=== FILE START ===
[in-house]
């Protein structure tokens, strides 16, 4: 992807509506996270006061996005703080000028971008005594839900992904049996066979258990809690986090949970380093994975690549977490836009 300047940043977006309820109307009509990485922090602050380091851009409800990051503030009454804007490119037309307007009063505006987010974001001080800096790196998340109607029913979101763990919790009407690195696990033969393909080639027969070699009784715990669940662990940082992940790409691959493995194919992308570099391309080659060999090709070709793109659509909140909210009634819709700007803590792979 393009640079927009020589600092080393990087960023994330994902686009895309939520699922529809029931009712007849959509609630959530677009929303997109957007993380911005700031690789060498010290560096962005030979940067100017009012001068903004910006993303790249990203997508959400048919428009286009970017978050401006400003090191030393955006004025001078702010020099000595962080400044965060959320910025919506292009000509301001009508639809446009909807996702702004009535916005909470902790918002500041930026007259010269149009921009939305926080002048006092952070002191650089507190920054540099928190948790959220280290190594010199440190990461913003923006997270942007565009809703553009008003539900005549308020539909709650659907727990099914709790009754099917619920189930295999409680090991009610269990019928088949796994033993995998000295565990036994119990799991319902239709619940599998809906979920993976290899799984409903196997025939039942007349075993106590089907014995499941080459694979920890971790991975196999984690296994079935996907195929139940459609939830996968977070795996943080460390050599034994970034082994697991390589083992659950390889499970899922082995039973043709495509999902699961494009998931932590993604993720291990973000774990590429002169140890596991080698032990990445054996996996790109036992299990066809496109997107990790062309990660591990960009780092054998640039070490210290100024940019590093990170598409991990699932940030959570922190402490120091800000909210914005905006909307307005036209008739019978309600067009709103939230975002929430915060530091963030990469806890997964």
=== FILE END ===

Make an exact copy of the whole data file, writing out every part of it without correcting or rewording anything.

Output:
[in-house]
């Protein structure tokens, strides 16, 4: 992807509506996270006061996005703080000028971008005594839900992904049996066979258990809690986090949970380093994975690549977490836009 300047940043977006309820109307009509990485922090602050380091851009409800990051503030009454804007490119037309307007009063505006987010974001001080800096790196998340109607029913979101763990919790009407690195696990033969393909080639027969070699009784715990669940662990940082992940790409691959493995194919992308570099391309080659060999090709070709793109659509909140909210009634819709700007803590792979 393009640079927009020589600092080393990087960023994330994902686009895309939520699922529809029931009712007849959509609630959530677009929303997109957007993380911005700031690789060498010290560096962005030979940067100017009012001068903004910006993303790249990203997508959400048919428009286009970017978050401006400003090191030393955006004025001078702010020099000595962080400044965060959320910025919506292009000509301001009508639809446009909807996702702004009535916005909470902790918002500041930026007259010269149009921009939305926080002048006092952070002191650089507190920054540099928190948790959220280290190594010199440190990461913003923006997270942007565009809703553009008003539900005549308020539909709650659907727990099914709790009754099917619920189930295999409680090991009610269990019928088949796994033993995998000295565990036994119990799991319902239709619940599998809906979920993976290899799984409903196997025939039942007349075993106590089907014995499941080459694979920890971790991975196999984690296994079935996907195929139940459609939830996968977070795996943080460390050599034994970034082994697991390589083992659950390889499970899922082995039973043709495509999902699961494009998931932590993604993720291990973000774990590429002169140890596991080698032990990445054996996996790109036992299990066809496109997107990790062309990660591990960009780092054998640039070490210290100024940019590093990170598409991990699932940030959570922190402490120091800000909210914005905006909307307005036209008739019978309600067009709103939230975002929430915060530091963030990469806890997964």